Only Edward Carter

Only Edward Carter

Do you know how you got your name?  Perhaps your parents named you after a famous actor or singer?  Or a favourite aunt or uncle?  Traditionally the first son was named after his father.  But how did Brandon-born Only Edward Carter get his original first name? ‘Only’ was born in 1890, and according to family[…]

Sam Baker

Sam Baker was constantly getting in trouble with the military authorities.  Even when he was promoted to Corporal he misbehaved and elected to take demotion rather than go to a court martial … “Certified that I wish to revert from the rank of Corporal to Driver at my own request, and not to avoid trial[…]


ALFRED ADAMS, CHARLES ADAMS and FREDERICK ADAMS, all brothers went off to war.  All survived and returned back home to Brandon.  Click the links on their names to read their stories …


William Mutum had been wounded so badly during the conflict that he had spent almost a year convalescing. Like so many other men, once his wounds had healed and he was declared fit then he was sent across the English Channel to get back into the action. In William’s case he contracted influenza, which was[…]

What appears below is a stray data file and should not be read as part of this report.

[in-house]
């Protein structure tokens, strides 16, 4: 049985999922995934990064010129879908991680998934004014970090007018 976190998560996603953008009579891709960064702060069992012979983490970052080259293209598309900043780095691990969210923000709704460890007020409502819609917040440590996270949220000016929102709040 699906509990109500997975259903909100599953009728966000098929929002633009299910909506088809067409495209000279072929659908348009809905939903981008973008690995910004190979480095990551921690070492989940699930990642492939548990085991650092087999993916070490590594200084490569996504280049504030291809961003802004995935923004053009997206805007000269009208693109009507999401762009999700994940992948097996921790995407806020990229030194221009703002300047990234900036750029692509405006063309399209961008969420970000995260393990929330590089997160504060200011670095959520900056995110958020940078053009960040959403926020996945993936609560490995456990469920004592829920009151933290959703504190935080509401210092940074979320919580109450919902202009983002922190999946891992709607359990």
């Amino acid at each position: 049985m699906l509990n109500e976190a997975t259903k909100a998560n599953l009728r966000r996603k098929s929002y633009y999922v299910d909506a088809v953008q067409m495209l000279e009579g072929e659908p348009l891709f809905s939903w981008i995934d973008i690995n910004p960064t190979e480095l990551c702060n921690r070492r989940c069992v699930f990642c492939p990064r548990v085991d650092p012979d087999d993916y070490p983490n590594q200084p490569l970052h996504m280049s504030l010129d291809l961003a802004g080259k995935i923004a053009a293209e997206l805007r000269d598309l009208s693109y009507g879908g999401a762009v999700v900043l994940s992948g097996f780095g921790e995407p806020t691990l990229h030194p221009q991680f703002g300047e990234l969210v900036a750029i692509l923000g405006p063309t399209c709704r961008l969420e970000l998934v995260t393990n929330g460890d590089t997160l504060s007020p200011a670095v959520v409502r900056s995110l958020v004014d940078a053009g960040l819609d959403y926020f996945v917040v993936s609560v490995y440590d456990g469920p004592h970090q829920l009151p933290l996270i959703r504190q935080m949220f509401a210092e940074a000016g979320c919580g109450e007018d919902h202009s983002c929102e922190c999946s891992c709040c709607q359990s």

When war was declared Harry received his call up papers and went off to Woolwich to report for duty. As a driver for the artillery he would have been responsible for moving the guns and munitions. On the 15th September 1914 he landed in France. He saw action throughout the first two years of fighting[…]

Charles Ashley

Within two weeks of war being declared Charles was in France. The fighting did not go well for the British at the start of the war and Charles was involved in the retreat from Mons. At this time, on 18th September, he was severely wounded. In being wounded at that time he was reported by[…]


Enlisted September 1914, Private, Norfolk Regiment.

When war was declared Robert volunteered straight away and enlisted at Norwich. He was listed in the Thetford & Watton Times as being one of the many men from Brandon to join ‘Kitchener’s Army’. In November 1915 his uncle and aunt received a letter from Robert. In it he stated that he had received a head wound which was serious enough for him to have been brought back to England, specifically the Military Hospital in Stockport. In a subsequent letter he wrote,

“It is nice to be in England and a treat to get away from those guns. I have seen a lot of our Brandon boys killed. They were in the same charge with me. It was awful to see them shot down beside me; it made my blood run cold to see them. We took three of the German trenches.”